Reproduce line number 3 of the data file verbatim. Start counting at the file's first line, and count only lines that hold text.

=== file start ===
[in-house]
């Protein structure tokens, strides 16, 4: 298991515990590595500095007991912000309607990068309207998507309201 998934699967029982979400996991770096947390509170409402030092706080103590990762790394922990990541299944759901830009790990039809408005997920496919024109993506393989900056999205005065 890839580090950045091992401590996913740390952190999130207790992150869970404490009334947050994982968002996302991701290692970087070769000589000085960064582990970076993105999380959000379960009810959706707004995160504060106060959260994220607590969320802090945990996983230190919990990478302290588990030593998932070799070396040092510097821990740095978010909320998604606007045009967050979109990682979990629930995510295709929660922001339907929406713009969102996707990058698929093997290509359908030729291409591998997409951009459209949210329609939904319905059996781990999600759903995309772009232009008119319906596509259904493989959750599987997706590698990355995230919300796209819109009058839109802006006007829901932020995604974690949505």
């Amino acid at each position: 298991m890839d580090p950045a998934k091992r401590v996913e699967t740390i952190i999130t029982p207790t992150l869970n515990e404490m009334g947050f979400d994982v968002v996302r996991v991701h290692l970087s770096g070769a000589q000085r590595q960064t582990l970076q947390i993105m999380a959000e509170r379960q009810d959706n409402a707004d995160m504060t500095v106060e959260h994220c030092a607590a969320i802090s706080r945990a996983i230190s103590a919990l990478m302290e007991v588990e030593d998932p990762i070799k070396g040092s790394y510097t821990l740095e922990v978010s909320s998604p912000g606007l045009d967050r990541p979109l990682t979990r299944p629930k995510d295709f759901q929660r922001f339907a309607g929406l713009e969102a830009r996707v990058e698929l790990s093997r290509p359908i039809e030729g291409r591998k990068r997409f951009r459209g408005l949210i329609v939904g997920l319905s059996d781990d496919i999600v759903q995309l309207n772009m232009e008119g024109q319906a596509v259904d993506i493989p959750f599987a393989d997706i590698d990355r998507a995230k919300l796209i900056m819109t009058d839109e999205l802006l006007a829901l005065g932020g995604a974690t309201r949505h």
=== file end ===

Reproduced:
């Amino acid at each position: 298991m890839d580090p950045a998934k091992r401590v996913e699967t740390i952190i999130t029982p207790t992150l869970n515990e404490m009334g947050f979400d994982v968002v996302r996991v991701h290692l970087s770096g070769a000589q000085r590595q960064t582990l970076q947390i993105m999380a959000e509170r379960q009810d959706n409402a707004d995160m504060t500095v106060e959260h994220c030092a607590a969320i802090s706080r945990a996983i230190s103590a919990l990478m302290e007991v588990e030593d998932p990762i070799k070396g040092s790394y510097t821990l740095e922990v978010s909320s998604p912000g606007l045009d967050r990541p979109l990682t979990r299944p629930k995510d295709f759901q929660r922001f339907a309607g929406l713009e969102a830009r996707v990058e698929l790990s093997r290509p359908i039809e030729g291409r591998k990068r997409f951009r459209g408005l949210i329609v939904g997920l319905s059996d781990d496919i999600v759903q995309l309207n772009m232009e008119g024109q319906a596509v259904d993506i493989p959750f599987a393989d997706i590698d990355r998507a995230k919300l796209i900056m819109t009058d839109e999205l802006l006007a829901l005065g932020g995604a974690t309201r949505h």